Thanks to a clever change in experimental design, the impact of these factors has now been minimized. The trick is to perform the measurements on molecules as they translocate through the pore in reverse. First, the polynucleotide of interest is forced through the conical orifice from one side under the influence of an electrical potential. This causes its secondary structure to unfold and, as it emerges, the molecule refolds. An anchor at the end of the polynucleotide chain prevents it from passing completely through the pore onto the other side. For the return journey the potential is reversed, so that the process of unfolding now begins at the narrow end of the pore, and at this point the analysis is initiated.

"In contrast to the situation during forward translocation, no significant interactions appear to take place during the reverse trip," says Simmel.

On the basis of their experimental measurements, the researchers went on to construct a theoretical model that enabled them to predict the translocation dynamics of various hairpin structures with the aid of thermodynamic calculations of so-called "free-energy landscapes".

"This model could in the future provide the foundation of a procedure for the elucidation of the secondary structures of complex polynucleotides," says Gerland.

Explore further: Chemical biologists find new halogenation enzyme

More information: "Quantitative Analysis of the Nanopore Translocation Dynamics of Simple Structured Polynucleotides" S. Schink, S. Renner, K. Alim, V. Arnaut, F.C. Simmel, U. Gerland Biophysical Journal Vol. 102, January 2012, pp 1-11. doi: 10.1016/j.bpj.2011.11.4011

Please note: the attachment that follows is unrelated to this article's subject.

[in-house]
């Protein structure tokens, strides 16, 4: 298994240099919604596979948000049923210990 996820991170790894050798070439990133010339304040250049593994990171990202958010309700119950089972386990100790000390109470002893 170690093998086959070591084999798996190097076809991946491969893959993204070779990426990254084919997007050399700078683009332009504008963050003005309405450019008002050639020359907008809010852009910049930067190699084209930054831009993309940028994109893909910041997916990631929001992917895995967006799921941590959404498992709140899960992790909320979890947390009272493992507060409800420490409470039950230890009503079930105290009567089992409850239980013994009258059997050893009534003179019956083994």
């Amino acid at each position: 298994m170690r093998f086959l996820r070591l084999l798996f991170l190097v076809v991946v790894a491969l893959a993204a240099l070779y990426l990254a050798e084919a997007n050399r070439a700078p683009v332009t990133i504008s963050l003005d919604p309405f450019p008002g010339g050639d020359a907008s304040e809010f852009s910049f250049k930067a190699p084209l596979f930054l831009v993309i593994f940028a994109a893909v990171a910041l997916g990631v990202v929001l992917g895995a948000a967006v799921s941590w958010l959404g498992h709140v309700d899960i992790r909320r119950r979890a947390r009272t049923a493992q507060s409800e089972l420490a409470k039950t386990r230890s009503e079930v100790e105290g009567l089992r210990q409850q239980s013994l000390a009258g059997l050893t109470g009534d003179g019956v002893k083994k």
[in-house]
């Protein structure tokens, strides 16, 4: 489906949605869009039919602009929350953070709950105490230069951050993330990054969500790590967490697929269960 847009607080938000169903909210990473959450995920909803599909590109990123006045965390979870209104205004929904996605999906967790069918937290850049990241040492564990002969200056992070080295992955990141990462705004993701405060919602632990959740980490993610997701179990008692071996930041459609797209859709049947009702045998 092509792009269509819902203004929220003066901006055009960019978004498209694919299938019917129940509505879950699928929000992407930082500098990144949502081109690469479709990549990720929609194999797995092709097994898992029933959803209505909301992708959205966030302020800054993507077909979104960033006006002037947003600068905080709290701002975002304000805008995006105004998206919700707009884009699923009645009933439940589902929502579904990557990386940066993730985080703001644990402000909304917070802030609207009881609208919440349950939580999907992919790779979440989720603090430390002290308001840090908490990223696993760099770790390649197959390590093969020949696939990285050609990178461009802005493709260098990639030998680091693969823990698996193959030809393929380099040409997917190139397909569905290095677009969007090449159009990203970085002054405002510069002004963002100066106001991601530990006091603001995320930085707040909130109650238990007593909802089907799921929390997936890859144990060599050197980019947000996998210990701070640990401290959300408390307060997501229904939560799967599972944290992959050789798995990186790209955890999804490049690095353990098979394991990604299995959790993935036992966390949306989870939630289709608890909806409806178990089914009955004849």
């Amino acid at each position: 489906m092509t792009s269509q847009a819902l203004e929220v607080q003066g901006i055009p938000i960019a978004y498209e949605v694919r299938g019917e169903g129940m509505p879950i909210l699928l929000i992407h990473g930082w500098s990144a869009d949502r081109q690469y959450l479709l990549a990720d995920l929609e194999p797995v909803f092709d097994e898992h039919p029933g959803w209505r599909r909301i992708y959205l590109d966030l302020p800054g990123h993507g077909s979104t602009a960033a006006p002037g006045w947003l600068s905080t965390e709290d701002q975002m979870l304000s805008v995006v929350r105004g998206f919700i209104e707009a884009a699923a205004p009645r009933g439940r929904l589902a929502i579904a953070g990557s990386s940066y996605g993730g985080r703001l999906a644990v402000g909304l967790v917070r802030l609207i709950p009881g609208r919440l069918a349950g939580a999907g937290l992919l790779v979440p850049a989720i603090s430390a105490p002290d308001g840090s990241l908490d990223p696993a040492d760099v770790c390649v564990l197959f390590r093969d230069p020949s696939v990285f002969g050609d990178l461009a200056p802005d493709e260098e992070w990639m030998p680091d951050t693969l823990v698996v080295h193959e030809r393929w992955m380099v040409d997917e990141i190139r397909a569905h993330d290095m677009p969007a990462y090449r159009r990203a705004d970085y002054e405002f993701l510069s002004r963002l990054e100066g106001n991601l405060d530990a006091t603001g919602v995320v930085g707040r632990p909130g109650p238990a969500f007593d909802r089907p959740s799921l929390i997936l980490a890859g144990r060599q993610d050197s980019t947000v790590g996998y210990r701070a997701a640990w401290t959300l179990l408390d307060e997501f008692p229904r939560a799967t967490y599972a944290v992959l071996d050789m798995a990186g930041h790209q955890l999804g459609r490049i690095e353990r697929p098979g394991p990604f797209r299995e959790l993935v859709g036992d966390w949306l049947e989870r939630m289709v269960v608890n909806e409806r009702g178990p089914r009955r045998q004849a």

add to favorites email to friend print save as pdf

Related Stories

Moving polymers through pores

Jul 14, 2010

The movement of long chain polymers through nanopores is a key part of many biological processes, including the transport of RNA, DNA, and proteins. New research reported in The Journal of Chemical Physics, which ...

DNA through graphene nanopores

Jul 12, 2010

A team of researchers from Delft University of Technology (The Netherlands) announces a new type of nanopore devices that may significantly impact the way we screen DNA molecules, for example to read off their sequence. In ...

Recommended for you

Chemical biologists find new halogenation enzyme

Sep 15, 2014

Molecules containing carbon-halogen bonds are produced naturally across all kingdoms of life and constitute a large family of natural products with a broad range of biological activities. The presence of halogen substituents ...

Protein secrets of Ebola virus

Sep 15, 2014

The current Ebola virus outbreak in West Africa, which has claimed more than 2000 lives, has highlighted the need for a deeper understanding of the molecular biology of the virus that could be critical in ...

Protein courtship revealed through chemist's lens

Sep 15, 2014

Staying clear of diseases requires that the proteins in our cells cooperate with one another. But, it has been a well-guarded secret how tens of thousands of different proteins find the correct dancing partners ...

Decoding 'sweet codes' that determine protein fates

Sep 15, 2014

We often experience difficulties in identifying the accurate shape of dynamic and fluctuating objects. This is especially the case in the nanoscale world of biomolecules. The research group lead by Professor Koichi Kato of ...

User comments : 0